How do people not cut themselves when woodcarving and pulling the knife towards themselves & making contact with their skin?

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Recently I’ve been watching a lot of woodcarving/whittling videos, but I’ve also seen this happen in videos of people peeling fruit with a knife. I’m always amazed when they make a cut towards themselves and I see the sharp part of the knife make contact with their thumb (or sometimes their palm) after cutting through the material, yet it never seems to cut through their flesh. I feel like I’m way too scared of cutting myself to ever consider drawing a blade towards myself like that.

Is it just practice and knowing the right amount of pressure to apply? Are these knives (woodcarving blades and paring knives) maybe not very sharp, since I’m assuming softwoods and fruit are their intended purpose? If any woodcarvers or avid knife fruit peelers could chime in, I’m all ears!

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39 Answers

Anonymous 0 Comments

I’ve peeled an apple like you described. It was all in how quickly (or slowly) you do it and how much pressure you apply. Granted, I also did not use the sharpest knife out there. Ultimately, if you work deliberately and slowly you won’t get hurt. As time goes on you’ll get better and do it much faster.

Anonymous 0 Comments

The sharper the knife, the easier it is to control. So wood working knives are very sharp. So are good kitchen knives. Dull knives are more dangerous, because you have to use a lot more force to cut with them.

But people who cut wood or food have cut themselves more than once. It’s part of learning the craft. But no one ever gets so good that they are free from the risk of it happening again.

Anonymous 0 Comments

I’ve peeled an apple like you described. It was all in how quickly (or slowly) you do it and how much pressure you apply. Granted, I also did not use the sharpest knife out there. Ultimately, if you work deliberately and slowly you won’t get hurt. As time goes on you’ll get better and do it much faster.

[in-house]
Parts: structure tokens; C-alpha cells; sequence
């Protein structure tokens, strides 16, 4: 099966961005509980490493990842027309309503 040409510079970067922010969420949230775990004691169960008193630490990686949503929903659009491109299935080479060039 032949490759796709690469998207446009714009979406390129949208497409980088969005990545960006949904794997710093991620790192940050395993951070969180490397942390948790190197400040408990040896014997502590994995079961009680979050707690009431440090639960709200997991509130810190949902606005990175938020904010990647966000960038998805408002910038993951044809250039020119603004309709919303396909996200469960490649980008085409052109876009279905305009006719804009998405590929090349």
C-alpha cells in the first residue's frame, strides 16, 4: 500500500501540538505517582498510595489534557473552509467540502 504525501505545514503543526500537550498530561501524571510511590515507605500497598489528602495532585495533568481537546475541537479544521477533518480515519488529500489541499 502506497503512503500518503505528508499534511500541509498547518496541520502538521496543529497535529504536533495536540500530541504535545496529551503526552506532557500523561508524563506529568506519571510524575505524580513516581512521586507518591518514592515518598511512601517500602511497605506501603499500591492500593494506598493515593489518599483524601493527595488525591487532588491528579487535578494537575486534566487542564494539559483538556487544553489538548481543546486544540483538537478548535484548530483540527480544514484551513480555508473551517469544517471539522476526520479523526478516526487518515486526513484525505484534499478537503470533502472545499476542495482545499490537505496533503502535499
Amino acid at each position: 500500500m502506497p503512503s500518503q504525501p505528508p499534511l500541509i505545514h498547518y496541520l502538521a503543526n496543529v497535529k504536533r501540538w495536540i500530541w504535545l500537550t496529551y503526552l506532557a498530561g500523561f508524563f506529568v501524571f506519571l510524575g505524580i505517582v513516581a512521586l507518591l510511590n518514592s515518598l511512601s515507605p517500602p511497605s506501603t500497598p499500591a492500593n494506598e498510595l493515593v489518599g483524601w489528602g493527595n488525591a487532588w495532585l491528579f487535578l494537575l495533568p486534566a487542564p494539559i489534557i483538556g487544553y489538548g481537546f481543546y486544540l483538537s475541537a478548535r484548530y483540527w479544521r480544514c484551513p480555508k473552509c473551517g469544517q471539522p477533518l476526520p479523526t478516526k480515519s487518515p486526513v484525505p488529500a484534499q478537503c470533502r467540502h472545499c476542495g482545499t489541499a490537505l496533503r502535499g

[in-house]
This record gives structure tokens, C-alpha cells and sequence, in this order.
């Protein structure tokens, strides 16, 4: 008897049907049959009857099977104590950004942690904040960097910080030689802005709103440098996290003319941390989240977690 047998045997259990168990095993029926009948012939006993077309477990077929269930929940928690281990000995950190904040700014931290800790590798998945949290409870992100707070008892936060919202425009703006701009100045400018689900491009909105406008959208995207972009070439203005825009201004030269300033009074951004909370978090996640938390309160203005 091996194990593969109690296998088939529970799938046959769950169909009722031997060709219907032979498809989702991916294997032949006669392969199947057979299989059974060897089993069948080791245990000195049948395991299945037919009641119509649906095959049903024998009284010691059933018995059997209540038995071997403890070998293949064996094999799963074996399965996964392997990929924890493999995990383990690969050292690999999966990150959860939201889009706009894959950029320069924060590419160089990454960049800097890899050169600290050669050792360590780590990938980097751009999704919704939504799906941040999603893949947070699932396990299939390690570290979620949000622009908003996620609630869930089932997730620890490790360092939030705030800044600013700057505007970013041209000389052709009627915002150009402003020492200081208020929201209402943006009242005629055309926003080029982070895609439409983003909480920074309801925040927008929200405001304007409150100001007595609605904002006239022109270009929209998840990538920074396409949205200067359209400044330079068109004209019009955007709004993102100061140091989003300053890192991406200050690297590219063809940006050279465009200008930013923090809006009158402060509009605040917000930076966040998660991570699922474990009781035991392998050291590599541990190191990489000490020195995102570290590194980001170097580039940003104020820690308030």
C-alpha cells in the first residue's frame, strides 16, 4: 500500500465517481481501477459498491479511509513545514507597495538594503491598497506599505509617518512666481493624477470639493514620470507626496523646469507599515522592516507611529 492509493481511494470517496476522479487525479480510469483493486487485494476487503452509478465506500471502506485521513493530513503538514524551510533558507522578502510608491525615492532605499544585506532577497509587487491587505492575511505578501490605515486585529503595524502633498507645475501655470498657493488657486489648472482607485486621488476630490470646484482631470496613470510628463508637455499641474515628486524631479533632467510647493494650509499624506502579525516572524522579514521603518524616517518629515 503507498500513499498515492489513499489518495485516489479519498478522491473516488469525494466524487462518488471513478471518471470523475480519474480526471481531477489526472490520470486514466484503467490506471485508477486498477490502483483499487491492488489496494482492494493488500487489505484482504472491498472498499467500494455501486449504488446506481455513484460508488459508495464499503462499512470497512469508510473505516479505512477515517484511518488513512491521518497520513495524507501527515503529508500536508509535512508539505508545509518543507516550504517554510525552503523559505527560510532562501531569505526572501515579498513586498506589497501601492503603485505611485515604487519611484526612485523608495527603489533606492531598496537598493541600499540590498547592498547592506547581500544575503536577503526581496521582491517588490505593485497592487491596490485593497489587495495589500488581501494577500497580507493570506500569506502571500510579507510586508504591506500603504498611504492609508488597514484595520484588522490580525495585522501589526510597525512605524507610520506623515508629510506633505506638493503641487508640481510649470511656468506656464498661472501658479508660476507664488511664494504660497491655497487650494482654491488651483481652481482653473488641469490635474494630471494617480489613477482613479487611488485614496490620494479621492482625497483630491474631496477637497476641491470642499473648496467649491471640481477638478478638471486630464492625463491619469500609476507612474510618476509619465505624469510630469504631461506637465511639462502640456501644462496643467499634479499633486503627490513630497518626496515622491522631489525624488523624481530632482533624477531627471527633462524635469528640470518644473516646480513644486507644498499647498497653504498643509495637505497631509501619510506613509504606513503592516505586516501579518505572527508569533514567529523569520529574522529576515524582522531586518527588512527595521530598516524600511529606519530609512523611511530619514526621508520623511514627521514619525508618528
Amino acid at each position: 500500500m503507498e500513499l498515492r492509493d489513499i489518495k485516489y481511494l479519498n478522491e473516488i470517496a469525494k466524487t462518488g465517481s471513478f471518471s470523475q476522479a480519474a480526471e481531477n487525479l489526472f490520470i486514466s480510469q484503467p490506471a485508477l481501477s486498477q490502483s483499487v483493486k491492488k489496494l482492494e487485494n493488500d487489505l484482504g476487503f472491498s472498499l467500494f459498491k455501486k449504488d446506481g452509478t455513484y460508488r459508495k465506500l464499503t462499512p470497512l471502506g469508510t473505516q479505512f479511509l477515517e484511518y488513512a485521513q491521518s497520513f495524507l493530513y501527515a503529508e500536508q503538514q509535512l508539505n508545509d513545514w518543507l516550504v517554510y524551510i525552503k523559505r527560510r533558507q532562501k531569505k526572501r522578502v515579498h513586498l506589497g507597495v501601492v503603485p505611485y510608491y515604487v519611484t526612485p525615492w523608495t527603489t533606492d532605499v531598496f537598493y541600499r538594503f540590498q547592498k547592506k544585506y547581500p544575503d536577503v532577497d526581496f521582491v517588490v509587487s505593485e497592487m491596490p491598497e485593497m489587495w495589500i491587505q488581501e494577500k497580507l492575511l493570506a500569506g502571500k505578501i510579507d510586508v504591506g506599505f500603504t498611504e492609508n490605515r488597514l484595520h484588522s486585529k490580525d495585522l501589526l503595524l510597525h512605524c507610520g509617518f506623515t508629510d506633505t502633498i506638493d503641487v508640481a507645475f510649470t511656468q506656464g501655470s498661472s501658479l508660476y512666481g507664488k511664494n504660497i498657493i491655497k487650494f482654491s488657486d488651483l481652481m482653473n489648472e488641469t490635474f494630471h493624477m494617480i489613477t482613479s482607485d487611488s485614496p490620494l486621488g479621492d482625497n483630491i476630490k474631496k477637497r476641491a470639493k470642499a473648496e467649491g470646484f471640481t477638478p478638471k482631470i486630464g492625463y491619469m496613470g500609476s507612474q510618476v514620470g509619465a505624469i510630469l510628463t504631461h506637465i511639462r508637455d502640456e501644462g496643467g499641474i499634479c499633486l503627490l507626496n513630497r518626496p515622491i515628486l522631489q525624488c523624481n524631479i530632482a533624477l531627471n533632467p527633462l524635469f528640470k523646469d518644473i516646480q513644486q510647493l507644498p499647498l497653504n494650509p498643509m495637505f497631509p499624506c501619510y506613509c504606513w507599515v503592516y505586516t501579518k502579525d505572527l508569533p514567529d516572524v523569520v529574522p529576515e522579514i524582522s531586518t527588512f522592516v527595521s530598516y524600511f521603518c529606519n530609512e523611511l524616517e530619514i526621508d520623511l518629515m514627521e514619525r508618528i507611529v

Anonymous 0 Comments

On the contrary: these knives are VERY sharp. Thus, it doesn’t require much force to pull them through the material (wood or even fruit). So the knife moves slowly, and is easy to control as it approaches emerging from the wood (or fruit).

Anonymous 0 Comments

The sharper the knife, the easier it is to control. So wood working knives are very sharp. So are good kitchen knives. Dull knives are more dangerous, because you have to use a lot more force to cut with them.

But people who cut wood or food have cut themselves more than once. It’s part of learning the craft. But no one ever gets so good that they are free from the risk of it happening again.

Anonymous 0 Comments

On the contrary: these knives are VERY sharp. Thus, it doesn’t require much force to pull them through the material (wood or even fruit). So the knife moves slowly, and is easy to control as it approaches emerging from the wood (or fruit).

Anonymous 0 Comments

On the contrary: these knives are VERY sharp. Thus, it doesn’t require much force to pull them through the material (wood or even fruit). So the knife moves slowly, and is easy to control as it approaches emerging from the wood (or fruit).

Anonymous 0 Comments

I’ve peeled an apple like you described. It was all in how quickly (or slowly) you do it and how much pressure you apply. Granted, I also did not use the sharpest knife out there. Ultimately, if you work deliberately and slowly you won’t get hurt. As time goes on you’ll get better and do it much faster.

Anonymous 0 Comments

The sharper the knife, the easier it is to control. So wood working knives are very sharp. So are good kitchen knives. Dull knives are more dangerous, because you have to use a lot more force to cut with them.

But people who cut wood or food have cut themselves more than once. It’s part of learning the craft. But no one ever gets so good that they are free from the risk of it happening again.

Anonymous 0 Comments

I don’t know who you’re watching. But if you watch the likes of doug linker or carvingisfun on youtube they both explain that the knife will never come in contact with their thumbs.

While woodcarving knives are sharp wood can split so when doing a paring cut your thumb needs to be out of the way with this happens.

More importantly wear slash proof gloves or thumb guards.